Nitrogen Oxides How NOx Emissions Affect Human Health and

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					Air Quality

Nitrogen Oxides: How NOx Emissions Affect Human Health and the Environment
What are Nitrogen Oxides?
Nitrogen oxides (NOx) include various nitrogen compounds like nitrogen dioxide (NO2) and nitric oxide (NO). These compounds play an important role in the atmospheric reactions that create harmful particulate matter, ground-level ozone (smog) and acid rain. NOx forms when fuels are burned at high temperatures. The two major emissions sources are transportation vehicles and stationary combustion sources such as electric utility and industrial boilers. Power plants account for 21% of the NOx that is emitted nationwide. National emissions of NOx have actually increased over the past 30 years by about 19 percent. Whereas all the other major criteria air pollutants (carbon monoxide, lead, ozone, particulate matter and sulfur dioxide) have decreased since the advent of the modern Clean Air Act in 1970, NOx emissions have increased by nearly 4 million tons each year.

What are the harmful effects of NOx emissions?
NOx emissions contribute to the formation of fine particles and ozone smog that cost society billions of dollars annually from illnesses and deaths. NOx emissions also contribute to a suite of year-round environmental problems, from acid rain in the mountain regions to eutrophication (the buildup of nutrients in coastal estuaries), leading to oxygen depletion that degrades water quality and harms fish. NOx emissions also contribute to haze air pollution in our national parks and wilderness areas.

What is being done to reduce NOx emissions?
The Environmental Protection Agency took a significant step to combat summertime ozone problems with its program for Eastern states to reduce their NOx emissions from power plants and other sources from May through September. Power plants across the East are installing control equipment to meet these new standards (NOx SIP Call standards). While this is a commendable step forward for reducing NOx emissions, few facilities intend to operate this equipment year-round. With capital investments already made for summertime NOx controls, the benefits of extending NOx reductions year-round far outweigh the more limited costs involved in operating the pollution control equipment additional months throughout the year. Investments in reducing NOx emissions year-round will produce significant societal benefits in both public health and environmental protection. Environmental Defense advocates that states take the lead in creating year-round NOx reduction standards, in the absence of action at the federal level to clean up the multiple pollutants from power plants. States can no longer afford to wait for the federal government to protect their citizens from yearround pollution caused by NOx. Some states, including North Carolina, New Hampshire, Massachusetts and Texas have already adopted policies that control NOx and other pollutants year-round. Read the Environmental Defense report A Plan for All Seasons: Costs and Benefits of YearRound NOx Reductions in Eastern States (12/02) For more information go to Environmental Defense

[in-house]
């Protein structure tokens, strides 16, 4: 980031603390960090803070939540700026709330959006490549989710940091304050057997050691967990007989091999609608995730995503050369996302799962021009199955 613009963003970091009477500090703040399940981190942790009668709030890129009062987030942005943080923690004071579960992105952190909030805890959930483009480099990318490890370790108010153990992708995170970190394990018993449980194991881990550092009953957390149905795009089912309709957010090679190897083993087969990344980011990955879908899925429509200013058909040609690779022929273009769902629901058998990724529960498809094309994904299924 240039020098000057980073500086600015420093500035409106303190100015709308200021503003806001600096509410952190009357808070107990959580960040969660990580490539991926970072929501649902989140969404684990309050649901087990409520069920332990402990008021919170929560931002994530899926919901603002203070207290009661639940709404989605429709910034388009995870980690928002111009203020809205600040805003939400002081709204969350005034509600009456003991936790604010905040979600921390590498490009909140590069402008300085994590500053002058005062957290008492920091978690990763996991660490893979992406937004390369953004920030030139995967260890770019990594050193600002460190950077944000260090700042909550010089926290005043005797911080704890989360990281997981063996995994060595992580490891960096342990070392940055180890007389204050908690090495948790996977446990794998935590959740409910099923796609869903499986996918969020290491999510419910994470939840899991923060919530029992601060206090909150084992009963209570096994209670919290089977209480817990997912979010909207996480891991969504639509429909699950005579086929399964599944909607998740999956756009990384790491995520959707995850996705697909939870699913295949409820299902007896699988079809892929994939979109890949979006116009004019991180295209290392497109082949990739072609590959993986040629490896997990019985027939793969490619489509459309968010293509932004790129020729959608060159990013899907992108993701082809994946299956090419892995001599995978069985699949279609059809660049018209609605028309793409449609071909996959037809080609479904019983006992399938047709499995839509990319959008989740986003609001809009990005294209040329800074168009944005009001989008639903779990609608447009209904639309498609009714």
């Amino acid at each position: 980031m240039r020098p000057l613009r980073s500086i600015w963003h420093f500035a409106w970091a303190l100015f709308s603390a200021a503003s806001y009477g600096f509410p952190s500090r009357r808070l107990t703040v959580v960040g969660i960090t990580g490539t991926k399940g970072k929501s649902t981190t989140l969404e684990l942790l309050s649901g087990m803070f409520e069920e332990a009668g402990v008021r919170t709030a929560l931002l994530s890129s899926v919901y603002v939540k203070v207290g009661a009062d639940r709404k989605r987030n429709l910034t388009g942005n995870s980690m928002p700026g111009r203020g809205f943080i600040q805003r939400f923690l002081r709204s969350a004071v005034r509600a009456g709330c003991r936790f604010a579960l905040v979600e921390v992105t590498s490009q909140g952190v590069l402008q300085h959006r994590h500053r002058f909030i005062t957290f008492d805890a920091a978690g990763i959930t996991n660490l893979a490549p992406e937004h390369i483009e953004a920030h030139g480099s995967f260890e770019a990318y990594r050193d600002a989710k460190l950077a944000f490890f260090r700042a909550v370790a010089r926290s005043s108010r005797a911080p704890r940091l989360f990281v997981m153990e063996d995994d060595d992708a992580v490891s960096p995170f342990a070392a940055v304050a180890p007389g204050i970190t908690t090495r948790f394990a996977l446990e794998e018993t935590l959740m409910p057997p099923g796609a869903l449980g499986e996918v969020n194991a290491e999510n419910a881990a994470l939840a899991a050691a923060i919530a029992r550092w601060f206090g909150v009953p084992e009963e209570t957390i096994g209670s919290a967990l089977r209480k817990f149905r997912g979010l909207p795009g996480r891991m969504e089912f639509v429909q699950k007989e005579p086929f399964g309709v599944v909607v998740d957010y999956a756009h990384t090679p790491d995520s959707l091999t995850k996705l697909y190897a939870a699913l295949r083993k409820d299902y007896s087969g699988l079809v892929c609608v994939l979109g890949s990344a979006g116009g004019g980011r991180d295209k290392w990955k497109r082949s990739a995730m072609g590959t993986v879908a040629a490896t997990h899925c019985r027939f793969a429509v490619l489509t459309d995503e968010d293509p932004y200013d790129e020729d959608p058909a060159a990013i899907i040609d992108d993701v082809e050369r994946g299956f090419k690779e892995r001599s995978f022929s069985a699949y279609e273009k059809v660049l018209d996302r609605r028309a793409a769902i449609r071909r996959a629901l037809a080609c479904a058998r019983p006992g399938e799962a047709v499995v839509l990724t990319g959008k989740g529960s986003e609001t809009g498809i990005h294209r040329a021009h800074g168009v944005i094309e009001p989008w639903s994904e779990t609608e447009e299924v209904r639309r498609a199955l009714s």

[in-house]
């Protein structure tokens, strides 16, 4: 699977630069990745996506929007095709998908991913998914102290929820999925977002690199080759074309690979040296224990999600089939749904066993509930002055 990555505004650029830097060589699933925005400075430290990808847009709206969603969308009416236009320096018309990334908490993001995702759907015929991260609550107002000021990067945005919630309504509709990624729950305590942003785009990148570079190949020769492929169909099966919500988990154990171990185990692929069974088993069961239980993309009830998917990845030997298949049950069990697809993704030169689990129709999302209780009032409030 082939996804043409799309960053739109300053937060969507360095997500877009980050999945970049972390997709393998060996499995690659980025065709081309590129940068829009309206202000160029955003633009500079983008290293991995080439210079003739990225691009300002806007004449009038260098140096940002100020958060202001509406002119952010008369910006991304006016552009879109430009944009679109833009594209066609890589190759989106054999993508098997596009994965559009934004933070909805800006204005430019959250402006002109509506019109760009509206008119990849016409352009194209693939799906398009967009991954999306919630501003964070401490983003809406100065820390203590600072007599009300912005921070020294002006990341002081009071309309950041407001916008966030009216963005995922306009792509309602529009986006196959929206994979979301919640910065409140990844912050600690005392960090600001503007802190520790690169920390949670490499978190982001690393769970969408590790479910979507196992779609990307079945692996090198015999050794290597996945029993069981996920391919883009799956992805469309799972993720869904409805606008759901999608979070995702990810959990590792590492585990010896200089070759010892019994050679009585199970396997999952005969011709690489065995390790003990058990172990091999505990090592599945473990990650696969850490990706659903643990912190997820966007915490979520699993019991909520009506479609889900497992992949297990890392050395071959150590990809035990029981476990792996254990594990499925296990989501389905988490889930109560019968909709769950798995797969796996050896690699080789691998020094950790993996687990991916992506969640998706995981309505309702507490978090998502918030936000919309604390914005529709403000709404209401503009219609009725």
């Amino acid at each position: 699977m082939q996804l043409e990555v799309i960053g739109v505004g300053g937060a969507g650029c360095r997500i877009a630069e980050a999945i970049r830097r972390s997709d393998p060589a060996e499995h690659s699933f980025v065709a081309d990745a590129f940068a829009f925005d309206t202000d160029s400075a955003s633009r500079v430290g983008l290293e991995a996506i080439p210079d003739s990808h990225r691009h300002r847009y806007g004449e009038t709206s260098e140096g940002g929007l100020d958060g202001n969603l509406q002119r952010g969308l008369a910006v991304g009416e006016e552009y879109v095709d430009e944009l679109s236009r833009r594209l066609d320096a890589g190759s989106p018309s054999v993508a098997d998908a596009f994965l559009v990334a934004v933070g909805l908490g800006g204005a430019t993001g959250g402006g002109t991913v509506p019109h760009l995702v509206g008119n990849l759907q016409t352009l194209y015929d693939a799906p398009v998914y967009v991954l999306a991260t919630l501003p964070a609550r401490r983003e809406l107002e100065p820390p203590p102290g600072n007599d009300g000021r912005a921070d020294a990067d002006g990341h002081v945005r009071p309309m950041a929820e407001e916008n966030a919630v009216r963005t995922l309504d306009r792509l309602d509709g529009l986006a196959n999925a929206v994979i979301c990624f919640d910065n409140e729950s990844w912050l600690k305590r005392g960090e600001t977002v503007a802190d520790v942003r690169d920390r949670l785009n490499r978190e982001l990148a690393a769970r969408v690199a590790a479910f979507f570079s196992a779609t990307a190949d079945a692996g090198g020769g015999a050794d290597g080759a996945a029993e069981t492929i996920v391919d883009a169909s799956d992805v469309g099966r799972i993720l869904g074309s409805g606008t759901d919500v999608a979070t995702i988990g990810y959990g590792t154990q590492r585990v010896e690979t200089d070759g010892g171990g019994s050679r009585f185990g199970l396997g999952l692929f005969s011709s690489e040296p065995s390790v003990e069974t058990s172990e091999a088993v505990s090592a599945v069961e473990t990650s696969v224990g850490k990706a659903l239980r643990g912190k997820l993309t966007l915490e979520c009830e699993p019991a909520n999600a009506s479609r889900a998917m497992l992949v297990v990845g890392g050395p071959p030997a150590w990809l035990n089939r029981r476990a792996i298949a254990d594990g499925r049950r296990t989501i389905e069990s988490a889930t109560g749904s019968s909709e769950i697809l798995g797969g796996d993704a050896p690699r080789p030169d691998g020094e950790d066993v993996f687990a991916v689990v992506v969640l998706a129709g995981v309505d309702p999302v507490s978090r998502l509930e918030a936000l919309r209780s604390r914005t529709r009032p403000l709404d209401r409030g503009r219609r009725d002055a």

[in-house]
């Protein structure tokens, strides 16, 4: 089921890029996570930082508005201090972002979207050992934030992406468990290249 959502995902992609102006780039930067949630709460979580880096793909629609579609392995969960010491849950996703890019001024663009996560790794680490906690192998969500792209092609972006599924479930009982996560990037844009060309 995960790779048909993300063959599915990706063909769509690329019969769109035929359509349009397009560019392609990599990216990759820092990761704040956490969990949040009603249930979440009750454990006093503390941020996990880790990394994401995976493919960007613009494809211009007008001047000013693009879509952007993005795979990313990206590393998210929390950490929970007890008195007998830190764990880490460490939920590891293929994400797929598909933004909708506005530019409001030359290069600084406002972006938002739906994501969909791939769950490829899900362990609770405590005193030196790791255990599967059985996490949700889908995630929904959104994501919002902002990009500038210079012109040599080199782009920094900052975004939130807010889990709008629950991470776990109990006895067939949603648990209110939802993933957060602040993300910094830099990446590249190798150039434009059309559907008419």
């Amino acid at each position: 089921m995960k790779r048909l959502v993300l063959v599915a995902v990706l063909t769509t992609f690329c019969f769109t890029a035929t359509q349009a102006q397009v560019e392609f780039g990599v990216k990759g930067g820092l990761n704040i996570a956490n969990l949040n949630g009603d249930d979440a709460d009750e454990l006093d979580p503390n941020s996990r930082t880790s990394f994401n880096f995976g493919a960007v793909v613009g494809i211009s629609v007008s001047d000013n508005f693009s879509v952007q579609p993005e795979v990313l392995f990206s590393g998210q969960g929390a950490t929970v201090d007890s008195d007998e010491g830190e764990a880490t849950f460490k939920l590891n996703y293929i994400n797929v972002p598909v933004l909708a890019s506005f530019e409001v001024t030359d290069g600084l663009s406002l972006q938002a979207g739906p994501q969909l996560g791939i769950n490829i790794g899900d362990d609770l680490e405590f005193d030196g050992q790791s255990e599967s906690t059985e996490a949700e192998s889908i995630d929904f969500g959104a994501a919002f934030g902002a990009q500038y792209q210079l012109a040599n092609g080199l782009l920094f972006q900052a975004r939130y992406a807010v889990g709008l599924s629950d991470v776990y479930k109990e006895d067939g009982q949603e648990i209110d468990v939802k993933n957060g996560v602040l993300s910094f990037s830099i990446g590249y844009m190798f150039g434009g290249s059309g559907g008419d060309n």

December 2002